By Raymond Harris
Regarding Scripture: I Samuel 24.16-20; 26.21-25
Note to the Reader – I encourage you to invest additional time reading the Books of Samuel in conjunction with this article.
Hope in the Midst of Failure
This month we have been looking at the book of I Samuel and specifically looking at Saul (Sha’ul). He seems to be a man who can represent the best and worst in all of us. He was taken from an insignificant place in life, given the grandeur of kingship and lost it all. But in the midst of tragedy, there are moments that seem to show that there is hope. While it is tempting to relegate Saul to history and judge him as lost for all eternity, it is interesting to note that within his fallen condition he demonstrates moments of genuineness. As far as I can tell, the Scriptures say nothing regarding the eternal destination of Sha’ul. We all blunder. We all sin. Yet, we all want hope.
Saul began as a very humble man.1 He knew who he was and where he came from. But the allure of the fame and power that accompanies kingship clouded his mind, and his judgment. Those things along with his disregard (disobedience) ultimately removed any hope of future possibilities as king. Through the previous articles we traced his decline and paranoia, but in the midst of trying to take David’s life, Saul does demonstrate moments of genuine humility. Consider how the CJB2 renders I Samuel 24.16-20:
After David had finished speaking to Sha’ul, Sha’ul said, “Is that your voice, my son David?”
Then Sha’ul cried out and wept; and he said to David, “You are more righteous than I, because you have treated me well, while I have been treating you badly. You have made it clear to me today that you have done me good; for when [the LORD] put my fate in your hands, you didn’t kill me. A man finds his enemy and lets him go unharmed?! May [the LORD] reward you well for what you did to me today. Now I’m certain that you will indeed become king, and that the kingship of Isra’el will be established in your hands.”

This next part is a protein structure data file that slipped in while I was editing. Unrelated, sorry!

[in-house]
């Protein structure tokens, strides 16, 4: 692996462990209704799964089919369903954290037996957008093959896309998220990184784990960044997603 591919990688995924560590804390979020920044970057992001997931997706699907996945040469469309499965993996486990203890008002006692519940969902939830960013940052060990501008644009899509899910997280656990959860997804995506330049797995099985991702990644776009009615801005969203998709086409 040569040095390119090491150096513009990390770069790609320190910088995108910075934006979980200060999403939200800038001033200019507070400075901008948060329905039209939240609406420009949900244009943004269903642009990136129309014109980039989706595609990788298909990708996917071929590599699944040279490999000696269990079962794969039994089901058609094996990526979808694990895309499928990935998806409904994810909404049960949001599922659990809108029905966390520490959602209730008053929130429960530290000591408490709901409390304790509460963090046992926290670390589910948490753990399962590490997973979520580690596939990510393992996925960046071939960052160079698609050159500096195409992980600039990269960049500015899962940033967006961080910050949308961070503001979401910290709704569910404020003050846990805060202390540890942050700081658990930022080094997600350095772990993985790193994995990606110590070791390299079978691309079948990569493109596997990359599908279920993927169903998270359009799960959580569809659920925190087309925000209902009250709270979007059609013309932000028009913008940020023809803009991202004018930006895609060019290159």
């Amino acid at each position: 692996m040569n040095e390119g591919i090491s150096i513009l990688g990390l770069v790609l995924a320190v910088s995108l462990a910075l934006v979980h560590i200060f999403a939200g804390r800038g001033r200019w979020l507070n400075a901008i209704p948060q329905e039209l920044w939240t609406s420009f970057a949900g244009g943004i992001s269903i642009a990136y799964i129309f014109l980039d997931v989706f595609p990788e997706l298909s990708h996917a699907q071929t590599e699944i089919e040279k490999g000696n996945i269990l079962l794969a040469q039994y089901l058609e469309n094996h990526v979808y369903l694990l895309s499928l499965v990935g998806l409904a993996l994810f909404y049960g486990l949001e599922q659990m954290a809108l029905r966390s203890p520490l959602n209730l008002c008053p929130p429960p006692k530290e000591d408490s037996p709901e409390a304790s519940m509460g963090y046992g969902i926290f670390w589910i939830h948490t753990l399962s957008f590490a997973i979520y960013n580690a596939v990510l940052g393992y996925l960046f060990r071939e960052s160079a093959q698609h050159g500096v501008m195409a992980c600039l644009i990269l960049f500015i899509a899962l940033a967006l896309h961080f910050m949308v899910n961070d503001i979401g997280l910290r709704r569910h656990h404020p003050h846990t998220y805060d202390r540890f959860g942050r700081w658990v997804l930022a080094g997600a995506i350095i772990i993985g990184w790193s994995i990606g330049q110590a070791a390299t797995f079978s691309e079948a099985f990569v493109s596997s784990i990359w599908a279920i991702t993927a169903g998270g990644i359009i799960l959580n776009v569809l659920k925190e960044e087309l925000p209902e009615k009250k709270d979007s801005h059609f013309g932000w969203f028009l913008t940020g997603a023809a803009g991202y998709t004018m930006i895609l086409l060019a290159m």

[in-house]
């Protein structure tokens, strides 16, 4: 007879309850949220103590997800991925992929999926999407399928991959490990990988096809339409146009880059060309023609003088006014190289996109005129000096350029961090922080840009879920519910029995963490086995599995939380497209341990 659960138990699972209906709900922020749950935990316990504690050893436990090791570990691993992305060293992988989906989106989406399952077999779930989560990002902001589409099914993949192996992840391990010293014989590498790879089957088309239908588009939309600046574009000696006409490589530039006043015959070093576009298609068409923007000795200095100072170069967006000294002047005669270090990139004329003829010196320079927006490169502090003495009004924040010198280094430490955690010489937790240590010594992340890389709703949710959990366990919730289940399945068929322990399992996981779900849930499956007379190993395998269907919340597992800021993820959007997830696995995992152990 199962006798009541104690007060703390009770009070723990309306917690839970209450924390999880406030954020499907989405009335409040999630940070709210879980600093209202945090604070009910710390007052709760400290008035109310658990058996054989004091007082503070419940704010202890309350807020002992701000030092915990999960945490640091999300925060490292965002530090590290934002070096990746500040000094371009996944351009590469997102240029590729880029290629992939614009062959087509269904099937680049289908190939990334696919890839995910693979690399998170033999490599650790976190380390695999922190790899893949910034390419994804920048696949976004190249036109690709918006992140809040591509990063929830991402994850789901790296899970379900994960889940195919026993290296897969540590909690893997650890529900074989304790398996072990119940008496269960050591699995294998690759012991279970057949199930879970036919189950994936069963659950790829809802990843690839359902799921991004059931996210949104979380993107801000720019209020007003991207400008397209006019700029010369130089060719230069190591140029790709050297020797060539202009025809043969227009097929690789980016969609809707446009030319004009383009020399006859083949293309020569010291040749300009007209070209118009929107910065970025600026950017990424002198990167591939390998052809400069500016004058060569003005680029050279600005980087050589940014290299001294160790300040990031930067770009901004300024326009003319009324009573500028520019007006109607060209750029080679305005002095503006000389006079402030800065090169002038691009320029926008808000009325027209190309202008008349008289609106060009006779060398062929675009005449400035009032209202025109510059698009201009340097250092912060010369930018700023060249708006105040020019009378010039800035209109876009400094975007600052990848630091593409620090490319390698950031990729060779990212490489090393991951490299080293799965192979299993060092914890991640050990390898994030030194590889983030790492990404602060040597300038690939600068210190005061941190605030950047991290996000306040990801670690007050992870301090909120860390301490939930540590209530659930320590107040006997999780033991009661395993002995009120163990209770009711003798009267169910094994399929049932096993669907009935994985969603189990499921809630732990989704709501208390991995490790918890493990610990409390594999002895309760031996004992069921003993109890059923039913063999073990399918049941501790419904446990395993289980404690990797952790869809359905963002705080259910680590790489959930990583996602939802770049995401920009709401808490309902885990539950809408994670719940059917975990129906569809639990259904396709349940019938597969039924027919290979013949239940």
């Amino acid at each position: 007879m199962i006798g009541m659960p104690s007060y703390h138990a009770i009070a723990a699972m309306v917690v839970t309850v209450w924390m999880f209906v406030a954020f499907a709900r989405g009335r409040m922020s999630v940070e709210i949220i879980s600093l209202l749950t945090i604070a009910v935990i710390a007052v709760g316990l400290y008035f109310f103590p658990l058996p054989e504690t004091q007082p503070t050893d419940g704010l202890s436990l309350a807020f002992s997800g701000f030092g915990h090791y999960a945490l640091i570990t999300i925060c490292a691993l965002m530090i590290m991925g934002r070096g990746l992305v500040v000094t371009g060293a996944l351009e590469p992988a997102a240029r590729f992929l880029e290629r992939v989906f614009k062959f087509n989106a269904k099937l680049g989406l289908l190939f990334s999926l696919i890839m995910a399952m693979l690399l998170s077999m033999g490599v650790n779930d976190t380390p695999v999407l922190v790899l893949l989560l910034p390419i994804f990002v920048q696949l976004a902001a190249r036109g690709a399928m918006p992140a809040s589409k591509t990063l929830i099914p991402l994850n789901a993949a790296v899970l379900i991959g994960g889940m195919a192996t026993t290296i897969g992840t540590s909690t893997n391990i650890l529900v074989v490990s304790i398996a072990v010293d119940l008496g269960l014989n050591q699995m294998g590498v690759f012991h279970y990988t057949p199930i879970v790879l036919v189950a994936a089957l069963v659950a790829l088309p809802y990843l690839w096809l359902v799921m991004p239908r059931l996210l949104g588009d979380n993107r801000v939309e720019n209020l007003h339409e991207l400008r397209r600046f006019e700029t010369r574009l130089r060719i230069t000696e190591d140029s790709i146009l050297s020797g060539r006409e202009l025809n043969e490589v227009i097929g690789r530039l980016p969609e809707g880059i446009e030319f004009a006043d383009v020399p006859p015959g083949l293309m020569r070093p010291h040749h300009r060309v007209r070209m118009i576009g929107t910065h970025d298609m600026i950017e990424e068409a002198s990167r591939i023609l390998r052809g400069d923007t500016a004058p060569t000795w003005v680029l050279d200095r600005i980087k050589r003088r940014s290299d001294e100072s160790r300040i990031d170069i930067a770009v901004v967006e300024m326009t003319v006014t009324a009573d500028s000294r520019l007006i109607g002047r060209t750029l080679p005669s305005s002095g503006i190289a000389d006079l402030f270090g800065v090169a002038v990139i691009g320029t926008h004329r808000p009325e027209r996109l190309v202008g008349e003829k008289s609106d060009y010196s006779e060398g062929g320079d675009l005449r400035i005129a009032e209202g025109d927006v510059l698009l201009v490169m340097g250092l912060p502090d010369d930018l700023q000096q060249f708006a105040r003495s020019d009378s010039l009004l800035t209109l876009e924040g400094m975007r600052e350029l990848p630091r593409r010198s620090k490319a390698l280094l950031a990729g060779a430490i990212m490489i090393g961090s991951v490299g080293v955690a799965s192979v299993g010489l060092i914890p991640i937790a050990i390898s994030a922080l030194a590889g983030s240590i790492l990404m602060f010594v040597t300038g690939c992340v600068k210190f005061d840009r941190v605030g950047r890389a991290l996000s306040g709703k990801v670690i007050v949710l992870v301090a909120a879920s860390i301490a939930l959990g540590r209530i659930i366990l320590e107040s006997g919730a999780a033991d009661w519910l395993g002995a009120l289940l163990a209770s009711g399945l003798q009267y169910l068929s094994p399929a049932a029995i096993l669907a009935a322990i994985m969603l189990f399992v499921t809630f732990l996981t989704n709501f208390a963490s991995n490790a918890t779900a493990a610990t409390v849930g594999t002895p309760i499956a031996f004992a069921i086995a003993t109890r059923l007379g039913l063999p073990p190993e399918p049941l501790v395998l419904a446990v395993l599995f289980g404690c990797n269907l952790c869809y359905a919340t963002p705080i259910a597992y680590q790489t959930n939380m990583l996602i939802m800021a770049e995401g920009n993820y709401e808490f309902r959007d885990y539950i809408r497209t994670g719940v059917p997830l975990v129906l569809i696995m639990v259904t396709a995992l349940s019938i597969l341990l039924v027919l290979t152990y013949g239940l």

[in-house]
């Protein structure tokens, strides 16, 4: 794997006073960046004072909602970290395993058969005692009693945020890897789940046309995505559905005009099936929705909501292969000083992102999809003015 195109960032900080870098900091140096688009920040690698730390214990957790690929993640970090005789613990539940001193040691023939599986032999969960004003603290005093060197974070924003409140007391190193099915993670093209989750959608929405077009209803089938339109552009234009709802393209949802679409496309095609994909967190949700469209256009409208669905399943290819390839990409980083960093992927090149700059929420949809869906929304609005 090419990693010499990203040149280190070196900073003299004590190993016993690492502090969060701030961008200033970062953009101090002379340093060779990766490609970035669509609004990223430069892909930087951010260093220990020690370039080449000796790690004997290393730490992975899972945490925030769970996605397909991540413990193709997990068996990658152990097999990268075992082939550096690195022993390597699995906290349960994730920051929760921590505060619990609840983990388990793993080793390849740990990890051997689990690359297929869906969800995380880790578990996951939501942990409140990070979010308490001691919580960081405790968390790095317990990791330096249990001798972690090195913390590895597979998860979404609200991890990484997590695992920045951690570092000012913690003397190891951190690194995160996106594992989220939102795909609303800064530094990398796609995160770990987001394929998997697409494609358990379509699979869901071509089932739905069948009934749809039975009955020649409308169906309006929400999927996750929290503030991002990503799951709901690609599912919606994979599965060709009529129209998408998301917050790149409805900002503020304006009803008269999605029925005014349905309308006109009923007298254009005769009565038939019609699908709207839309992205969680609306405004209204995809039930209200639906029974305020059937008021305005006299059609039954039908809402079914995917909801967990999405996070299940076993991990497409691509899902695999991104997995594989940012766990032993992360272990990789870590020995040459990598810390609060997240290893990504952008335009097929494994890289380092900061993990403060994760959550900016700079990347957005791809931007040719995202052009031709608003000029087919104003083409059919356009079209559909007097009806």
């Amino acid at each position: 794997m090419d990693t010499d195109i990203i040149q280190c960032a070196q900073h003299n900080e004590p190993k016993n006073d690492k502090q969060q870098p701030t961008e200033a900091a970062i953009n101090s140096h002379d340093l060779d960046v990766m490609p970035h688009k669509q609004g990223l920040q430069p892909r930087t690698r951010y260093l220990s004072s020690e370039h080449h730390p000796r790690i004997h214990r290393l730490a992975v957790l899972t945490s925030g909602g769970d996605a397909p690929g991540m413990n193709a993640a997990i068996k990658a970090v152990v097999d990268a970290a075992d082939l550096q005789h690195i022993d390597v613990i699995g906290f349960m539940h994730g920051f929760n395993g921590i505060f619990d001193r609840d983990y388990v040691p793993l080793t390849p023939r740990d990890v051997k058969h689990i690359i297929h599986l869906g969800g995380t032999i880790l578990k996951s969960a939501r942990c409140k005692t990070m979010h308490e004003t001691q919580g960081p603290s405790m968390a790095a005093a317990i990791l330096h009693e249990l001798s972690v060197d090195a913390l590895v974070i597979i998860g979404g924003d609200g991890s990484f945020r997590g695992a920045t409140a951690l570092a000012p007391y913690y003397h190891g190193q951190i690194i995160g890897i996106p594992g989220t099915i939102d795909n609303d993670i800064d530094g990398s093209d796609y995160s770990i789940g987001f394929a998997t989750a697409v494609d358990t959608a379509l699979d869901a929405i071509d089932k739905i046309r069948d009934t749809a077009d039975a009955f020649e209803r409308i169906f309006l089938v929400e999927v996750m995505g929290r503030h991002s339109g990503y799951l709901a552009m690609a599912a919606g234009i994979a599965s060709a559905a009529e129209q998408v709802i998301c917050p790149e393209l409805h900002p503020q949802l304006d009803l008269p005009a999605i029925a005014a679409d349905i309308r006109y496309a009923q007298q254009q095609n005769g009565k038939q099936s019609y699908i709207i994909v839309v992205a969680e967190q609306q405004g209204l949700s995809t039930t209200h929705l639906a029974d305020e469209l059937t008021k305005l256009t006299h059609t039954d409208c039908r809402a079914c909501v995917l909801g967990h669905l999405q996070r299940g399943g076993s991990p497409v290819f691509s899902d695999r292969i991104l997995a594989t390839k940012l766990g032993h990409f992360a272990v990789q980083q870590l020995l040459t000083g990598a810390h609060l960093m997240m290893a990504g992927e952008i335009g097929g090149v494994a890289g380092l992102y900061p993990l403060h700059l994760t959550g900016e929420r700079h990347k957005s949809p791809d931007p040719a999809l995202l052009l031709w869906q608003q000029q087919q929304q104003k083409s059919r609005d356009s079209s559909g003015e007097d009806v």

We clearly see that Saul cried. Only a man cut to his heart can openly weep. In that moment we see a Saul who recognized his failures and rightly claimed David as more righteous. But carefully note that the Scriptures do not call Saul unrighteous, just simply less righteous than David. More importantly, in that same moment of humility Saul acknowledged that David would be king and asked for the future king’s mercy. That my friends in a humbled man. As that exchange concluded, Saul went home3 – the hunt was over.
Sha’ul’s Confession and Repentance
I Samuel 26 records an interesting set of events. Saul was informed of David’s location and set out to get him. While Saul was sleeping in the midst of his army, David took Saul’s water bottle and spear, but did not take Saul’s life. Later, David awoke Saul’s encampment and David and Saul had a dialogue. David pled before Saul questioning why Saul was there. While much could be learned from how David interacts with his adversary, it is Saul’s response that is at hand. How Saul answered David reveals much about Saul’s character. Again, consider how the CJB translation renders I Samuel 26.21-25: